Longterm readers of this blog will know that I am a fan of the Christmas card. I like to send them. I like to receive them. I have already bought some splendid examples from Leaf Journals. But there's no way I'd send them before the first week of December. Maybe the second. And I don't tend to give them to people I see all the time. I don't do The Exchange.

What do you think? Can you peak too early with Christmas cards? When's the optimum time to send (and receive)? Oh, and where do you put yours?

Thursday, November 17, 2011

The Writer's Apprentice

Mr7 and I have found a new reading obsession. The Ranger's Apprentice series by John Flanagan has captured his imagination - and mine. Actually, mine first. I was searching for books that would be suitable for him, and was given a few recommendations by our new best friend at one of the local bookshops. She knows us, you see, and always has something to suggest for him when we pop in.

She handed me the first Ranger's Apprentice with this review: "He'll love it, and best of all it stays at the same level throughout the series." No more shades of Grumpy Harry Potter, who gets darker and more bewildering as he advances through puberty.

I took it home, opened it - and read the whole thing in one sitting. It's really good. Well written, fast-paced, heaps of action, great characters, good life lessons. Jackpot!

I handed it to Mr7 the next morning. "You'll love it," I said. He took it from me - and refused to read it. I think I was just a little bit too enthusiastic. I keep forgetting I'm his mum. Who wants to read what mum thinks is good?

It took months, but finally, on a slow news day, he picked it up. And was hooked. He's now zooming through book four and has book five lined up, ready to go. (I would just like to say at this point that I haven't even said 'I told you so'... much.)

In true Mr7 style, he is now writing his own book. It is called The Four Archers, and he assures me that any resemblance to the Ranger's Apprentice (which features archery - heavily) is absolutely coincidental. Note to self: revisit the plagiarism discussion.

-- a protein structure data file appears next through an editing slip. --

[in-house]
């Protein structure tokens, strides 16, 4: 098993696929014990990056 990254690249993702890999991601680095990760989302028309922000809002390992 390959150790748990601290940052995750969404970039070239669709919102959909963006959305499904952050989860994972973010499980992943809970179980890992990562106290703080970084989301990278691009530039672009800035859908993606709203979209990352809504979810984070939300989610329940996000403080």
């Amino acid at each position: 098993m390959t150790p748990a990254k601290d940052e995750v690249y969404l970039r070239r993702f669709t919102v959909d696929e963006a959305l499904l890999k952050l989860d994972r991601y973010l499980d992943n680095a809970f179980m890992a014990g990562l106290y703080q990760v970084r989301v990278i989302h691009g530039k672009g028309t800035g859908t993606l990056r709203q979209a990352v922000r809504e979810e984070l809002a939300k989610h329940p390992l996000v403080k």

"How many words will I need to make it into a real book?" he asked.

"Oh, 3000-5000," I said, thinking of the school readers.


"Do you mean the Ranger's Apprentice books are 5000 words long?" he asked.

"Oh no," I said. "If you want to write one of that length, you're looking at around 30,000-40,000 I think."


"Whoa, that's a LOT of words."

Tell me about it.

I suggested that he might like to try writing a summary of his story first - a plot outline - and then writing the book based on that.


"I don't think that would work, Mum. I like to make it up as I go along."

Tell me about it.

The apple doesn't fall far from the tree.

[image: rangersapprentice.com.au]

Tuesday, November 15, 2011

A great unveiling (introducing Career Mums, the book)

I've tried a few openings for this blog post. It's an unveiling kind of post and I felt it should have some pomp and ceremony. But everything I tried sounded either too Barnum Bros Circus (Roll up! Roll up!), too 'Prime Minister opening large and important building' (It gives me great pleasure...) or too 16-year-old girl with Text Addiction issues (OMG! ZOMG! OMGOMGZOMG!).

Plus there was the slight problem of the picture being the first thing you see. Not so much unveiling as simply Putting It Right Out There!

So I thought I'd just, you know, Put It Right Out There.

Let's just take one moment to contemplate the cuteness that is the cover of Career Mums, my new book, co-authored with the lovely Kate Sykes, founder of careermums.com.au, Telstra ACT Businesswoman of the Year in 2010, and general all-round good egg. It will hit the stands on January 3, 2012, ready for any New Year, New You! thoughts you may be having about making 2012 the year that you make some changes in your work/life balance.

We set out to write a useful, informative, practical guide to using the Right to Request Flexibility (enshrined in legislation in January 2010) to help make your life as a working parent an easier road to travel. We tried to make it easy to follow, even entertaining in places, and to cover off as many of the issues facing working parents as we could in the space we had. Being a working mum is not a one-size-fits-all proposition (besides, we all know that one-size-fits-all clothes never fit anyone, not really), but we think that there are ways of making it work for you - and we hope that this book will help you with your journey. At the very least, it will give you lots to think about!